How the Pandemic is worsening an already difficult MBA market

Expert Insight

How the Pandemic is worsening an already difficult MBA market

MBA programs will require best practice program design and recruitment to survive in an increasingly challenging market. College and university leaders must invest in existing programs and should be cautious about upcoming enrollment expectations for existing programs or new launches.

The first US COVID-19 case was reported in late February, and in mid-March state governments began issuing stay-at-home orders. Across this time, employers began freezing hiring, instituting furloughs, and laying off staff. While the total impact on our economy will take months to unfold, EAB is providing initial analyses for key fields to inform program planning conversations, and will update as we learn more.

The coronavirus’s impact on MBA programs threatens a bedrock of graduate education

MBA programs were once the centerpiece of professional and adult education portfolios, serving high-caliber students who became prosperous alumni. The Great Recession and evolving student and employer demands weakened the MBA market, however, in addition to increasing competition among programs. In 2018 the MBA represented the largest single graduate degree conferrals with 117,000 MBAs granted, but total conferrals and median conferrals per program have declined in the previous five years. Program leaders today contend with years of negative enrollment pressures combined with the coronavirus pandemic and ensuing economic downturn—which raises significant questions about the sustainability of a degree found at over half the schools with any graduate presence at all.

What we know now: Declining employer demand for MBAs worsened after the coronavirus outbreak 

Immediately following the coronavirus outbreak, demand for nearly all jobs declined, but demand for positions requesting an MBA declined more dramatically than job postings generally. This comes after an overall decline in employer demand for MBAs as a qualification across the last year.

MBA demand diverges considerably from general demand trends post-Coronavirus outbreak: Demand over time for applicants with MBAs relative to all job postings

Source: Emsi Analyst

Even before the pandemic, the MBA’s outlook was concerning, with four forces straining the MBA market:

  1. Increasing competition from other MBAs and similar graduate business offerings. MBA programs and close equivalents have overproliferated, with new programs growing faster than degree conferrals. The number of MBA programs grew 14% from 2008 to 2018, while conferrals grew 11% over the ten-year span.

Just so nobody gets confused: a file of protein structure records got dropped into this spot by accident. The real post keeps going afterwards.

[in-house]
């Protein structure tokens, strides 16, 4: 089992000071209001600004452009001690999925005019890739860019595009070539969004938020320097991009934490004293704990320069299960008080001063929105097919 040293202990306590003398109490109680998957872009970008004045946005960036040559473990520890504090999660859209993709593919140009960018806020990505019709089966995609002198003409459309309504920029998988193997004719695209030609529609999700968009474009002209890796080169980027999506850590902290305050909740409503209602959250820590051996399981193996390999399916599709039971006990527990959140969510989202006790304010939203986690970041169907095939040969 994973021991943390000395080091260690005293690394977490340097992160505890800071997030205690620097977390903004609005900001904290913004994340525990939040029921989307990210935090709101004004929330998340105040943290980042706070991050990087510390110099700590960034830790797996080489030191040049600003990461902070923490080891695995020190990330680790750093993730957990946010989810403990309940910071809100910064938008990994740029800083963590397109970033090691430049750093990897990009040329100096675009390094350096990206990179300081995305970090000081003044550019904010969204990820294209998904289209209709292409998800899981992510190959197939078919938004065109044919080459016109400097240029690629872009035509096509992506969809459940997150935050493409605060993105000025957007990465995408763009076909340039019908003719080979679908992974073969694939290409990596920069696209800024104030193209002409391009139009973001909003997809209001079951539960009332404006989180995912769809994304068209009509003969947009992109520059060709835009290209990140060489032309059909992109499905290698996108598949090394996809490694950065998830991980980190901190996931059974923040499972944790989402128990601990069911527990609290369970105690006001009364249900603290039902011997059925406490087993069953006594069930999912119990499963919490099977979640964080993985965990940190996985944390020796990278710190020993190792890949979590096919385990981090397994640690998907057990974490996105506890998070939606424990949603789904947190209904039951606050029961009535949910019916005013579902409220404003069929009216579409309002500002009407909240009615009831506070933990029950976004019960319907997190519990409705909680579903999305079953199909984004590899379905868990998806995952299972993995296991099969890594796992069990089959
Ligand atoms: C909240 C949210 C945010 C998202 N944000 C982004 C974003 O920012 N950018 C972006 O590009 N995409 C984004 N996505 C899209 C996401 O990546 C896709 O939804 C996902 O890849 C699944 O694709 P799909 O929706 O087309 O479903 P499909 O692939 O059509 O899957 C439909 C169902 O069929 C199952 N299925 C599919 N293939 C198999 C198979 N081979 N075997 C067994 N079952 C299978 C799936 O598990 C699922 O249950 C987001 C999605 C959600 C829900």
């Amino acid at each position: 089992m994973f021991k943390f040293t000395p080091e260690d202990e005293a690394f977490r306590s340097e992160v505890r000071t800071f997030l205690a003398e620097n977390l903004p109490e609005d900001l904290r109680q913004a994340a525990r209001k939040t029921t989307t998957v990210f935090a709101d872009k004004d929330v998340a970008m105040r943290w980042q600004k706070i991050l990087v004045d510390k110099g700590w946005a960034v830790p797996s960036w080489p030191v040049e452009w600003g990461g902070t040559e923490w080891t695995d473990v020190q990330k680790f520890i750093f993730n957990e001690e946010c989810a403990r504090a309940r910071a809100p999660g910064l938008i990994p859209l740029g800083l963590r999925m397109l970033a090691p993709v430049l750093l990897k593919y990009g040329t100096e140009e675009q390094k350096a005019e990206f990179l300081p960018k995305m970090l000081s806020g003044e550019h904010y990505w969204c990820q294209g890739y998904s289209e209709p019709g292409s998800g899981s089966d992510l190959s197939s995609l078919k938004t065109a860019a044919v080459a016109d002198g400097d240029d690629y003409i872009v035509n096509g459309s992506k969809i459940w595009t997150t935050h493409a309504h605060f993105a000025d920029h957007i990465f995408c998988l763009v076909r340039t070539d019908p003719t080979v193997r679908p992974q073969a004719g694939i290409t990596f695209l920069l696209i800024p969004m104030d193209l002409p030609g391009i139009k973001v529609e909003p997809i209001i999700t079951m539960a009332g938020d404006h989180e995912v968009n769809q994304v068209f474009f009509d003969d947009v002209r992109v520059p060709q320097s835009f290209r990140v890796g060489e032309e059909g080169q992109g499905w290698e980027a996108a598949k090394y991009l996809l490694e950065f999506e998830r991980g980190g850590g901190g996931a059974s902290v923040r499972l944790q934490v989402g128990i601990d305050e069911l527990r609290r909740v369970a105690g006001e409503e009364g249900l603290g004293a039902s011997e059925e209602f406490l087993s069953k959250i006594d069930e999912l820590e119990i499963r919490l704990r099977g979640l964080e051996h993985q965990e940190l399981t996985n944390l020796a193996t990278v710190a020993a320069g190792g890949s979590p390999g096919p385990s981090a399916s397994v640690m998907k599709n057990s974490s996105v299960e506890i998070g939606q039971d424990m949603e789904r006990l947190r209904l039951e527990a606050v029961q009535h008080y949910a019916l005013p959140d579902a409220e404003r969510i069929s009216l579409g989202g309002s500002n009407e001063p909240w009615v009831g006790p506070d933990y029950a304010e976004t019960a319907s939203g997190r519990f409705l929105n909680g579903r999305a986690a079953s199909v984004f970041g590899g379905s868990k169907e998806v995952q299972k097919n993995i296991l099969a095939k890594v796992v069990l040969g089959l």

2. Increasing competition from alternative business graduate offerings. Schools have added more niche business programming, such as fast-growing business analytics master’s degrees or industry-focused arts management or engineering management degrees. Growth in business master’s conferrals has been almost entirely within quantitative methods and data analytics programs; data analytics master’s conferrals grew 287% from 2008 to 2018.
  3. Decreasing employer demand for MBAs as well as graduate-level business skills more generally. Employers have posted fewer jobs requesting MBAs over time as noted above, as well as jobs requiring a graduate degree and business skills more broadly. Alternative educational options become a more acceptable way to gain desired skills if graduate degrees are losing their premium.
  4. Evolving student demands. Millennial students increasingly seek lower-cost, shorter, and outcomes-oriented programs. We would expect Gen Z students to follow many of these trends as they age into the MBA audience.

Limited personal and employer funding, in addition to the pandemic’s unique challenges for face-to-face instruction, suggest prospective MBA students will behave similarly to past economic downturns. Annual growth for MBA conferrals had peaked in 2009, indicating enrollment growth had peaked before the Great Recession, and continued to fall until 2013. Overall, MBA conferrals could be described as procyclical—increasing while the economy improves but decreasing during downturns, contradicting most of higher education’s countercyclical behavior of increasing students when the economy worsens. In the last recession, Millennial professionals began shifting away from traditional MBA programs. Instead, they enrolled in accelerated, part-time, and non-degree programs that offered affordable, just-in-time education. This created a prime market for schools that could offer affordable, quick, and flexible business education, while preserving MBAs’ selling points: